You’re getting ready to head to the gym, go out for a jog or bike ride, or play tennis with some friends. You grab your shoes, workout gear, a towel and a sports drink.
The History of Sports Drinks
Created in a lab in 1965 at the University of Florida, Gatorade is considered the world’s first sports drink. It was the result of a plea from a Gators’ football coach to university scientists to come up with a way to help his players perform in the heat. Thus Gator-ade was born. The following year, the Gators won the Orange Bowl the following year. And in 1969, the Kansas City Chiefs used Gatorade and won the Super Bowl.
Today, the global sports drink industry is worth $24 billion per year. And it’s expected to increase by more than a third by 2027. The biggest consumers are teens, with more than half reporting having a sports drink in the past week. This is followed by young adults, with about one-third reporting having a sports drink at least once per week.
Marketed by professional athletes, sports drinks are a mix of water, sugar (glucose, sucrose and/or fructose) and electrolytes (such as sodium and potassium). Vitamins, flavouring and colouring may also be added. They’re designed to improve athletic performance. They also differ from energy drinks, which contain caffeine and other stimulants.
Main Energy Sources During Exercise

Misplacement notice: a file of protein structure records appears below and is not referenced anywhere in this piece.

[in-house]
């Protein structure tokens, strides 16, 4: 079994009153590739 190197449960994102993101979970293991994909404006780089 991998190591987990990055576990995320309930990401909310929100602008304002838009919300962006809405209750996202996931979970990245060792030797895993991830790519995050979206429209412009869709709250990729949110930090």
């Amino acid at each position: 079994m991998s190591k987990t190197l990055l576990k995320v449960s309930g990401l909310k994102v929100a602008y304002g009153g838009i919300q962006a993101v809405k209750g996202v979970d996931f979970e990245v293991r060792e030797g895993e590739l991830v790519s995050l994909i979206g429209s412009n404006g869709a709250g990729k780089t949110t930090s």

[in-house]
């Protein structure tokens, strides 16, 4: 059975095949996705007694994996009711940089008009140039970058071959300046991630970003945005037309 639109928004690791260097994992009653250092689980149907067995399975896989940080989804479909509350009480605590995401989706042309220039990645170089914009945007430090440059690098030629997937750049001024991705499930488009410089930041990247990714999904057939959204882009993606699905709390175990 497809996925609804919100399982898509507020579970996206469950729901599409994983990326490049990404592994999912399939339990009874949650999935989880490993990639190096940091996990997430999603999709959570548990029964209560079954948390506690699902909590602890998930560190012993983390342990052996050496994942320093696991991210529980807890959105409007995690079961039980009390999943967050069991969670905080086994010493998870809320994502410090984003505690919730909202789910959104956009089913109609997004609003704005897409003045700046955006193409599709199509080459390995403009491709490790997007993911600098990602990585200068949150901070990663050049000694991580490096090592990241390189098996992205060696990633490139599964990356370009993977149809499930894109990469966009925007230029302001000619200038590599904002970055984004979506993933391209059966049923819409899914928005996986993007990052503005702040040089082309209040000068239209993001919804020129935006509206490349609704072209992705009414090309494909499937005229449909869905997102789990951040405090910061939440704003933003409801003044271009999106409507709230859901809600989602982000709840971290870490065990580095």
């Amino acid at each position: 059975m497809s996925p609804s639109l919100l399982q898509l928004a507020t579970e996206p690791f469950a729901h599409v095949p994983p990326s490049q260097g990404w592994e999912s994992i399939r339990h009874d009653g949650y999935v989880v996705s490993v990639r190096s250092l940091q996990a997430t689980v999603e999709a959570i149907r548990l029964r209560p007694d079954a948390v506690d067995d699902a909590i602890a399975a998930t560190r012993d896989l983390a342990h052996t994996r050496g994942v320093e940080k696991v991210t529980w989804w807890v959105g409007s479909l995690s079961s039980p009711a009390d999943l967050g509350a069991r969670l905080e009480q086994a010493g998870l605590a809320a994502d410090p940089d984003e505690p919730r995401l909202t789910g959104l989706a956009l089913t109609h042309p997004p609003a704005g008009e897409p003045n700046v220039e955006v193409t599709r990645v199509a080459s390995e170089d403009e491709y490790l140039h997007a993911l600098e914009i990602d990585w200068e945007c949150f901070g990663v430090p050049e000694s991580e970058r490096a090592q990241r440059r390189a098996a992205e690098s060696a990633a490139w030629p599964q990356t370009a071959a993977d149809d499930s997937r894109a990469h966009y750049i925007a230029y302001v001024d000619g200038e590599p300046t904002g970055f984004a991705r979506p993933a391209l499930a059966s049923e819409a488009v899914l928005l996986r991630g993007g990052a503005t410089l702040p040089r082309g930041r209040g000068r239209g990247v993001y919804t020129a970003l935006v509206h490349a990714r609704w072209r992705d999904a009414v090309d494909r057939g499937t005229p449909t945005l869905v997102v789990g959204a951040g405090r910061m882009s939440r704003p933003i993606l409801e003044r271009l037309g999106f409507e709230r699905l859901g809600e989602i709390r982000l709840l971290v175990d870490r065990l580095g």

In order to understand why sports drinks might help exercise, one needs to understand what happens during exercise. There are two main sources of energy during exercise, fat and glucose. Glucose is also referred to as sugar or carbohydrate. What energy source, and how much, depends on the duration and intensity of exercise. And to some extent your fitness level. Most people exercise at a light to moderate level. At this level, energy comes from a mix of fat and glucose.
Fat is the energy powerhouse providing more than twice the amount of calories per gram than glucose (9 vs. 4 calories). And since the average person’s weight is 20%-40% fat, our fat energy stores can last a long time. But fat metabolism is slow to get going. Glucose, on the other hand, is metabolised for energy much faster. As a result, during vigorous exercise, glucose is the main energy source. However, our glucose stores, found mainly in the liver and muscles, are limited. One’s glucose stores may be depleted following 90-120 minutes of exercise. Therefore, with continued longer exercise, your body will run out of glucose for energy and it will need to be replaced.
A number of studies suggest sports drinks may improve exercise performance (<10%) in short-term (about 60 minutes), high intensity (80% to 90% max) exercise. However, not all studies demonstrate a benefit, and some suggest water is just as effective. Many of these studies were conducted in trained athletes who were conditioned to exercise at very high levels. In addition, athletes in the studies either underwent fasting or a dehydrating exercise session to deplete glucose stores before the test exercise. While these methods are effective at determining whether sports drinks can replenish glucose, they don’t reflect the real-world types of exercise most people do.
The findings from short-term exercise studies go against the fact our body has more than enough glucose stores to get through these short sessions. It’s possible ingestion of glucose may get the sugars into the blood stream faster than stored glucose can be delivered to the working muscles. However, direct infusion of glucose into the blood during a 60 minute exercise session did not improve performance compared to a water control.